An international research conference held at the Kellogg Institute June 2–3 will result in a new book, says Faculty Fellow Scott Mainwaring, who organized the conference, "Party Systems in Latin America: Institutionalization, Decay, and Collapse."

"The conference brought together outstanding scholars from the US, UK, and Latin America to engage in two days of intensive discussion about Latin American party systems," says Mainwaring.

"I look forward to producing a volume, based mainly on the conference papers, that will be the sequel to Building Democratic Institutions: Party Systems in Latin America, which [Faculty Fellow] Tim Scully and I published in 1995."

Building on that influential volume, the conference explored party system institutionalization, decay, and collapse, alternatives that Mainwaring calls "central to the fate of democracy."

Conference presenters attempted to explain the remarkable diversity of pathways Latin American party systems have taken since the 1990s, taking advantage of new literature and data—systematic cross‐national public opinion surveys and elite congressional surveys—that allow more precise analysis of the connections between voters, parties, and their positions.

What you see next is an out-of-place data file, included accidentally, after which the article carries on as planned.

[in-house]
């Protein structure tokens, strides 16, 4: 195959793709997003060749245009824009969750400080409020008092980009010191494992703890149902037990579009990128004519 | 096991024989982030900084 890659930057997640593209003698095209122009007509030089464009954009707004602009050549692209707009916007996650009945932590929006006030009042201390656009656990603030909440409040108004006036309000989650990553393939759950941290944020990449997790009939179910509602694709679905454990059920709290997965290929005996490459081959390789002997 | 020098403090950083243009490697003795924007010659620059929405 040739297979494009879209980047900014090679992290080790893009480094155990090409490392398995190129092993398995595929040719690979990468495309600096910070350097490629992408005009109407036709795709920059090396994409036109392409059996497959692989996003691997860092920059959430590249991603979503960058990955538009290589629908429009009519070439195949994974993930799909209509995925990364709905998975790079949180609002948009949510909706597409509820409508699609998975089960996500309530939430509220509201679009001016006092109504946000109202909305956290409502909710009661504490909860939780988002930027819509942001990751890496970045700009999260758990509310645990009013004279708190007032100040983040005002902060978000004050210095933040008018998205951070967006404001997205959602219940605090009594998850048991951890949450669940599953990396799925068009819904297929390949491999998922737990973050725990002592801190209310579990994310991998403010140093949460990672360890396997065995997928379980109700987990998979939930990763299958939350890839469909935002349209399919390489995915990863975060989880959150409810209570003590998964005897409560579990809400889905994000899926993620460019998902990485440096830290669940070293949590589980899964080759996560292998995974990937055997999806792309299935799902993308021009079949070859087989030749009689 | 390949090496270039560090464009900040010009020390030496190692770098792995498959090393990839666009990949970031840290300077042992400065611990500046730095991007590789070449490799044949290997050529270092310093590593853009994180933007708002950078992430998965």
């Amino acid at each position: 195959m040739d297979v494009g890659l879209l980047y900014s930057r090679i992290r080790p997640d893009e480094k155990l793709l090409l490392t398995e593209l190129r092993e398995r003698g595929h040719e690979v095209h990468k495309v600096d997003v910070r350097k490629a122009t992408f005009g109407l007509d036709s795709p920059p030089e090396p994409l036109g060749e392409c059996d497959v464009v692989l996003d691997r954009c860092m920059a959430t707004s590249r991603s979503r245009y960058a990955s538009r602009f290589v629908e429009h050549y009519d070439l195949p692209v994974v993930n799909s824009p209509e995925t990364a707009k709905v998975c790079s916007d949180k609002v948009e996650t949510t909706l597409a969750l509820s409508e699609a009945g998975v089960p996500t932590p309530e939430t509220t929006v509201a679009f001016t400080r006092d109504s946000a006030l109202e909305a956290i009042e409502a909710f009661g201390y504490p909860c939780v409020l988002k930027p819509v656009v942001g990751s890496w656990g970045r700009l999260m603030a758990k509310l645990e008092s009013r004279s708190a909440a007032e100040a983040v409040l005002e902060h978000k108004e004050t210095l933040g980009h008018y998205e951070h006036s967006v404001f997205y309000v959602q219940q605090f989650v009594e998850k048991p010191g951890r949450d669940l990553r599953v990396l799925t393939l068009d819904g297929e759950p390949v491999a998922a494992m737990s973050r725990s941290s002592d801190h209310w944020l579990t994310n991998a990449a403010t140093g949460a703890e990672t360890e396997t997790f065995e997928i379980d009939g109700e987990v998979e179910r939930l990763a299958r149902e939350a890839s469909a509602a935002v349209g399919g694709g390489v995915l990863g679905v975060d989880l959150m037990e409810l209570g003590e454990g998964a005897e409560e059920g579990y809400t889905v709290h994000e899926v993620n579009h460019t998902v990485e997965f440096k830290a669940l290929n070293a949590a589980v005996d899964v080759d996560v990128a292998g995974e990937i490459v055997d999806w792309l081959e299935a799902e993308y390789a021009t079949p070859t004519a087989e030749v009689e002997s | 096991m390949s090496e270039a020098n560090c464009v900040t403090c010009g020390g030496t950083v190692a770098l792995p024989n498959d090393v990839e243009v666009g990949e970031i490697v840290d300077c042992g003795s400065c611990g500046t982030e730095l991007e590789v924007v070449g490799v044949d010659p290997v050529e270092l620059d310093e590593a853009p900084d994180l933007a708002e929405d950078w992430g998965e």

The conference featured two kinds of papers: six focused on the region's most populous countries, exemplifying broad patterns of institutional evolution, and three focused on overarching comparative themes.

Participants included distinguished outside scholars, several of whom had previously been Kellogg visiting fellows and/or Institute-affiliated graduate students, as well as Kellogg faculty fellows and PhD fellows.  (For a complete list of participants, click here.)